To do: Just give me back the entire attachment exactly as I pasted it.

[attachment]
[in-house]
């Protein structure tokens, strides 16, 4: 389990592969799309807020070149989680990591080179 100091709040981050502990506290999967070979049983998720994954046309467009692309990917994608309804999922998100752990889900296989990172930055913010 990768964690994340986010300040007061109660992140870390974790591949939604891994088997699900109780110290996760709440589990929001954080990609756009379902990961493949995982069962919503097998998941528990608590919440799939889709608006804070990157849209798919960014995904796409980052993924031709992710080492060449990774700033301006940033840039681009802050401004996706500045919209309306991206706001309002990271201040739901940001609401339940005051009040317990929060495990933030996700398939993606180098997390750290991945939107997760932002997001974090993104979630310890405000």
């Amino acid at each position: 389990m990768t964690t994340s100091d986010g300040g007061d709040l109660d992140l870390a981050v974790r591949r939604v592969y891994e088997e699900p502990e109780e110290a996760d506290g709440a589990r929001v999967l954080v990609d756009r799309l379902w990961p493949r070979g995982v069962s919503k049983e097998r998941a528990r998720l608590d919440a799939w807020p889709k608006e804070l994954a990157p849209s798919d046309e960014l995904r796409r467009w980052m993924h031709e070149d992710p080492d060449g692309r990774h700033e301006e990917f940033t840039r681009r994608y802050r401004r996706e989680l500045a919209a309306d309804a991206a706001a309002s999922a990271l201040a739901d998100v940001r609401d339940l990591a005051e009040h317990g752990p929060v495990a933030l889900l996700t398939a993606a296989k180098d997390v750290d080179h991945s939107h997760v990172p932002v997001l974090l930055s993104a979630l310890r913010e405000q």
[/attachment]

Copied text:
[in-house]
């Protein structure tokens, strides 16, 4: 389990592969799309807020070149989680990591080179 100091709040981050502990506290999967070979049983998720994954046309467009692309990917994608309804999922998100752990889900296989990172930055913010 990768964690994340986010300040007061109660992140870390974790591949939604891994088997699900109780110290996760709440589990929001954080990609756009379902990961493949995982069962919503097998998941528990608590919440799939889709608006804070990157849209798919960014995904796409980052993924031709992710080492060449990774700033301006940033840039681009802050401004996706500045919209309306991206706001309002990271201040739901940001609401339940005051009040317990929060495990933030996700398939993606180098997390750290991945939107997760932002997001974090993104979630310890405000």
């Amino acid at each position: 389990m990768t964690t994340s100091d986010g300040g007061d709040l109660d992140l870390a981050v974790r591949r939604v592969y891994e088997e699900p502990e109780e110290a996760d506290g709440a589990r929001v999967l954080v990609d756009r799309l379902w990961p493949r070979g995982v069962s919503k049983e097998r998941a528990r998720l608590d919440a799939w807020p889709k608006e804070l994954a990157p849209s798919d046309e960014l995904r796409r467009w980052m993924h031709e070149d992710p080492d060449g692309r990774h700033e301006e990917f940033t840039r681009r994608y802050r401004r996706e989680l500045a919209a309306d309804a991206a706001a309002s999922a990271l201040a739901d998100v940001r609401d339940l990591a005051e009040h317990g752990p929060v495990a933030l889900l996700t398939a993606a296989k180098d997390v750290d080179h991945s939107h997760v990172p932002v997001l974090l930055s993104a979630l310890r913010e405000q």